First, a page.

P : System’s pressure

Additional leakage rate at lower demand conditions that exist for 2 hrs/day:

The calculation of the annual cost of additional bursts is:

Additional bursts cost [11] = (1.4-1) x 28,300[$US/burst] x 0.9[€/$] ≈ 10,190.-  [$US/year] ***

Total additional costs during 20-year lifecycle of the system
(assume interest rate of 5% and lifetime of 20 years)

NPV Calculation:

(3) NPV = -I - [(OC x (1 - (1 + r)^-n)) / r]

(4) ΔNPV=-(I1-I2) - [(OC1-OC2) x (1 - (1 + r)^-n)) / r]


I: Initial Investment. In : Investment cost of option n.
OC: Operation Costs (O&M, Additional Leakage and Pipe Repair costs) OCn: Operation costs of option n.
r: Discount rate
n: Useful life

For two PRVs, one with low-flow bypass (option1) and the other without it (option 2), let’s assume the main PRV cost of option 2 is $US1,000 more than option 1, and that the maintenance costs of the main PRV (MVOC) with and without the bypass, are identical.

Bypass & installation costs (CAPEX): $US1,500
Bypass O&M costs: $US100
Additional leakage costs: $US3,680
Additional bursts related costs: $US10,190

Costs differences between the two options:

  • (I1-I2) = 1,500 – 1000 = 500 - $US
  • (OC1-OC2) = 100+3,680+10,190 = 13,970 - $US

Hence, the additional NPV in the example, due to the low-flow bypass installation, calculated over a period of 20 years:

ΔNPV=-500 - [13,970 x (1 - (1 + 0.05)^-20)) / 0.05] =  -174,597 - $US

* In most systems, values fluctuate and are not a fixed value as in the example. For ease of calculation and to illustrate the significant impact that utilizing a low-flow bypass PRV can have, constant rates are employed.

** As the data provided here is sample data with no information such as baseline break frequency (BFnpd) described in (11), the calculation used here is the general relationship (X1.4).

*** According to (Amler A. 2020)[11], the cost of fixing a pipe break in the U.S., may be between $2,100 for a small pipe burst and as much as $54,525 for a medium pipe failure. An average value of $28,300/burst is used in the example.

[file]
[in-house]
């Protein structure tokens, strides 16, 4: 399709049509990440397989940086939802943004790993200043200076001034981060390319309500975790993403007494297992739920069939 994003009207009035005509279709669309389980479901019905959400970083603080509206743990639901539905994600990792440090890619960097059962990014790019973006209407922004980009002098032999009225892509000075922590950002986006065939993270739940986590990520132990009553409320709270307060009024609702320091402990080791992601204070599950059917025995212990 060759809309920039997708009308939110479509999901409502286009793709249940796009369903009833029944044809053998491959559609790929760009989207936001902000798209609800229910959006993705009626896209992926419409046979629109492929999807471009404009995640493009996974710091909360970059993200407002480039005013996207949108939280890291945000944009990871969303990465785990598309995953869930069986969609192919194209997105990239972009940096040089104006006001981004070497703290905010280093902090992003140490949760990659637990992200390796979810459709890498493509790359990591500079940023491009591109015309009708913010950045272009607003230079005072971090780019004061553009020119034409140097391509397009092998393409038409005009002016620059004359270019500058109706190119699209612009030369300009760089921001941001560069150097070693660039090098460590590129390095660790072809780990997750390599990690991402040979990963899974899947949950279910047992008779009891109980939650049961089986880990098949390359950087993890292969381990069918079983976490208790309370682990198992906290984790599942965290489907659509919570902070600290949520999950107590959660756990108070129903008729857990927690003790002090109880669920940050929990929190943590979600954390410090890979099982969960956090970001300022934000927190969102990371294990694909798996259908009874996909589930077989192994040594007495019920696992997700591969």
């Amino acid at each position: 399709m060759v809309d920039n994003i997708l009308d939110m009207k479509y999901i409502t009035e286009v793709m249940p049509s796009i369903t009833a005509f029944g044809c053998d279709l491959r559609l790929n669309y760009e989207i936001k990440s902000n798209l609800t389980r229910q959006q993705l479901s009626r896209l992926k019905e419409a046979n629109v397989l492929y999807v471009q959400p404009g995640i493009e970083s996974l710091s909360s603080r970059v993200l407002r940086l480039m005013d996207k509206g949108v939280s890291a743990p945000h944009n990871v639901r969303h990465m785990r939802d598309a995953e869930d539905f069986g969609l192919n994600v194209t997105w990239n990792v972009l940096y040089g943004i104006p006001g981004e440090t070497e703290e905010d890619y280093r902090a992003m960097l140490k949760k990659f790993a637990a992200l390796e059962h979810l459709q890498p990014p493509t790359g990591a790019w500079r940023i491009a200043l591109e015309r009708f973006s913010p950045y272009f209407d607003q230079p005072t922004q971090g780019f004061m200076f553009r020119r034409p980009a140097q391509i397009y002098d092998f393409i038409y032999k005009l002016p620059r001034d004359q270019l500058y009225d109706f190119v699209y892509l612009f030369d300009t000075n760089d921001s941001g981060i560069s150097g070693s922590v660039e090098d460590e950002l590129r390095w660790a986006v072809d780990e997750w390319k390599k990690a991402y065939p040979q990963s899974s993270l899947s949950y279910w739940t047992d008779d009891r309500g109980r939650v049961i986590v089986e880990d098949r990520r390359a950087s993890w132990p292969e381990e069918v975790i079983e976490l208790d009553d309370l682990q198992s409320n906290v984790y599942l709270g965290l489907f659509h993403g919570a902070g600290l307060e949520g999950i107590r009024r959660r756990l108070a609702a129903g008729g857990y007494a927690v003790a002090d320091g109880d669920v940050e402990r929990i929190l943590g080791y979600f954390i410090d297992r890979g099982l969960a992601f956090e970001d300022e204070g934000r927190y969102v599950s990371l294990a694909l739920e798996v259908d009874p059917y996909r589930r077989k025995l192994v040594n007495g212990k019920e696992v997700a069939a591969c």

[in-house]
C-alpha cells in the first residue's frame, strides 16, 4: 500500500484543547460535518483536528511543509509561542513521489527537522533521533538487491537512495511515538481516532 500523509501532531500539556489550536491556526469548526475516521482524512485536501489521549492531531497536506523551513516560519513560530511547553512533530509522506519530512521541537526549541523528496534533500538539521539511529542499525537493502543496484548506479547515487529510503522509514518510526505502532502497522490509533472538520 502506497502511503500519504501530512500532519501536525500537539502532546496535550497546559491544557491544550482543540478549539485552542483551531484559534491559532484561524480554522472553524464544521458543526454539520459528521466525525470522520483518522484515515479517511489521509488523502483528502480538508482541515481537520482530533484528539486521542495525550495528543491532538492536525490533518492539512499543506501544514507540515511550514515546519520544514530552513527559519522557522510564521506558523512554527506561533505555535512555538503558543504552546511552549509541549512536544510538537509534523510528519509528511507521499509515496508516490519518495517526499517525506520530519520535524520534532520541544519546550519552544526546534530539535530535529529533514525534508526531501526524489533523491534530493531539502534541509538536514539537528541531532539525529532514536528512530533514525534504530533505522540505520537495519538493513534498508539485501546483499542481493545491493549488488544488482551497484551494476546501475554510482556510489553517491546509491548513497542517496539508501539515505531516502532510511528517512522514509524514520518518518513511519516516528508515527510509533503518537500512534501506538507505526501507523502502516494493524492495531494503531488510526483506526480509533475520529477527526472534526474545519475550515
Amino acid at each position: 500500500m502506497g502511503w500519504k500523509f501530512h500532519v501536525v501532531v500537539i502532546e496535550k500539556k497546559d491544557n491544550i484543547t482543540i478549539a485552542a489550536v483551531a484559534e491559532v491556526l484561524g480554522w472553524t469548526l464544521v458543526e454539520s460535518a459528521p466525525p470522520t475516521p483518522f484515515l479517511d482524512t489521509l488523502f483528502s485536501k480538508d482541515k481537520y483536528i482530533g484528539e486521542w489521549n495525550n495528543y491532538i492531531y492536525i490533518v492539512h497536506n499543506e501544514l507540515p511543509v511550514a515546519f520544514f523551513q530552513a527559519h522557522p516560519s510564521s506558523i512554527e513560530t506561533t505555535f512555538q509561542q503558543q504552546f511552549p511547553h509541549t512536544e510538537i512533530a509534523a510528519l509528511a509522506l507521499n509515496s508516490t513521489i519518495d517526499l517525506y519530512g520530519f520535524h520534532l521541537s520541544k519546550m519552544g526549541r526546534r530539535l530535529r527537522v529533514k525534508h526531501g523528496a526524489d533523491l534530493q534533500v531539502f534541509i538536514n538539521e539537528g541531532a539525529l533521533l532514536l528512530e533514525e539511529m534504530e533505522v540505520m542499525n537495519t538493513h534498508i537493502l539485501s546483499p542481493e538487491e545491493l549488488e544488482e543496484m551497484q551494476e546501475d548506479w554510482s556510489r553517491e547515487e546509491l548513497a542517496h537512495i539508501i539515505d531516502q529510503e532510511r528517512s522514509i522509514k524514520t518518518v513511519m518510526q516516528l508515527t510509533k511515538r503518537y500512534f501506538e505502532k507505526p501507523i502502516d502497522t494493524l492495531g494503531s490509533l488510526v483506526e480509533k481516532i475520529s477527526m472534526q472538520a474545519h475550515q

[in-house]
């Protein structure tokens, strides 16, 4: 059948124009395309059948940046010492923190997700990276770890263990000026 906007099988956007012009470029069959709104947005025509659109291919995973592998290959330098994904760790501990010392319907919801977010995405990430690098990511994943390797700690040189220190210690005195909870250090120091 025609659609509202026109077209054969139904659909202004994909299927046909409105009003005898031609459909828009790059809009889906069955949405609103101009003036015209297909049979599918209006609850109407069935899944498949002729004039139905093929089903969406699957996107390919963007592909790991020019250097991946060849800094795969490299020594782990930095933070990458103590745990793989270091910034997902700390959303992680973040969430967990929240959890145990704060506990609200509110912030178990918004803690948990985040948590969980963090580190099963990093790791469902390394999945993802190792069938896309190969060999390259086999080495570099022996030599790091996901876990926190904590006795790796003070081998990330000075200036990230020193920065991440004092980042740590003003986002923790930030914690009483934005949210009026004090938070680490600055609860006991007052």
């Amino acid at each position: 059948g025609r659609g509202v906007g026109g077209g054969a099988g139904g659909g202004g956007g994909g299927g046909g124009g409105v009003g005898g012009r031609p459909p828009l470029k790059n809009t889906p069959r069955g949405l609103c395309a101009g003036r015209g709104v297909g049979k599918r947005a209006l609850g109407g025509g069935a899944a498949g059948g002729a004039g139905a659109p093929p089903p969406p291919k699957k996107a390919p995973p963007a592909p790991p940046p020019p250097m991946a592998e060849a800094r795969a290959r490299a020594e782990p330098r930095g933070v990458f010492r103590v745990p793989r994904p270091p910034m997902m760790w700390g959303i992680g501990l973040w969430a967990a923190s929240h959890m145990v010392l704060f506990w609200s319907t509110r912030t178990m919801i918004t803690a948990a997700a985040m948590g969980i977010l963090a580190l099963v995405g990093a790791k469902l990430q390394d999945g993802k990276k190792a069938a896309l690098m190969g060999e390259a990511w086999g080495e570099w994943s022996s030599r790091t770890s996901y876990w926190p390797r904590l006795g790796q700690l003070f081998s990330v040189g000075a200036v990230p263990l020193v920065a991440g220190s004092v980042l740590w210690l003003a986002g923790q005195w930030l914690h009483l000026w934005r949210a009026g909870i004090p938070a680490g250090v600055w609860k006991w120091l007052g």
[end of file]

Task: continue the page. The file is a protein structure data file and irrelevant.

Beyond the direct costs mentioned previously, reducing the rates of leakage, pipe breaks, and the formation of new leak points offers additional advantages that improve the reliability of the water supply system and impact the quality of life for customers. These benefits encompass minimizing disruptions to traffic flow, preventing interruptions to commercial activities(14), and averting damage to infrastructure. Although these advantages carry substantial economic value, quantifying their precise costs is challenging due to their indirect and multifaceted nature.

Using wide-range regulators can significantly reduce both installation and operational costs compared to the more complex low-flow bypass systems. Even in cases where the actual costs of using a bypass PRV are lower than initially estimated, the savings realized with a wide-range regulator are likely to outweigh any potential cost differences.

The Solution: PRV With Wide Regulation Range

As described, the installation of a low-flow bypass PRV is often proposed as a solution to address the instability issues that MOST (but not all!) PRVs experience when regulating high pressure differentials and low flow conditions. However, there are PRV types commercially available(3,4), that do not suffer from this specific limitation. Utilizing these wide-range regulator PRVs can enable the installation and operation costs of a pressure-reducing system to remain reasonably low compared to the substantially higher costs associated with the traditional low-flow bypass PRV solution. Even if for a specific case, these actual costs of using a bypass PRV are significantly lower than the example calculations provided, the savings from employing a wide-range regulator PRV would likely offset way over any potential cost differences between the two options. Therefore, it is highly recommended to consider the use of these wide-range regulator PRVs as a more cost-effective and efficient alternative to the traditional low-flow bypass PRV configuration.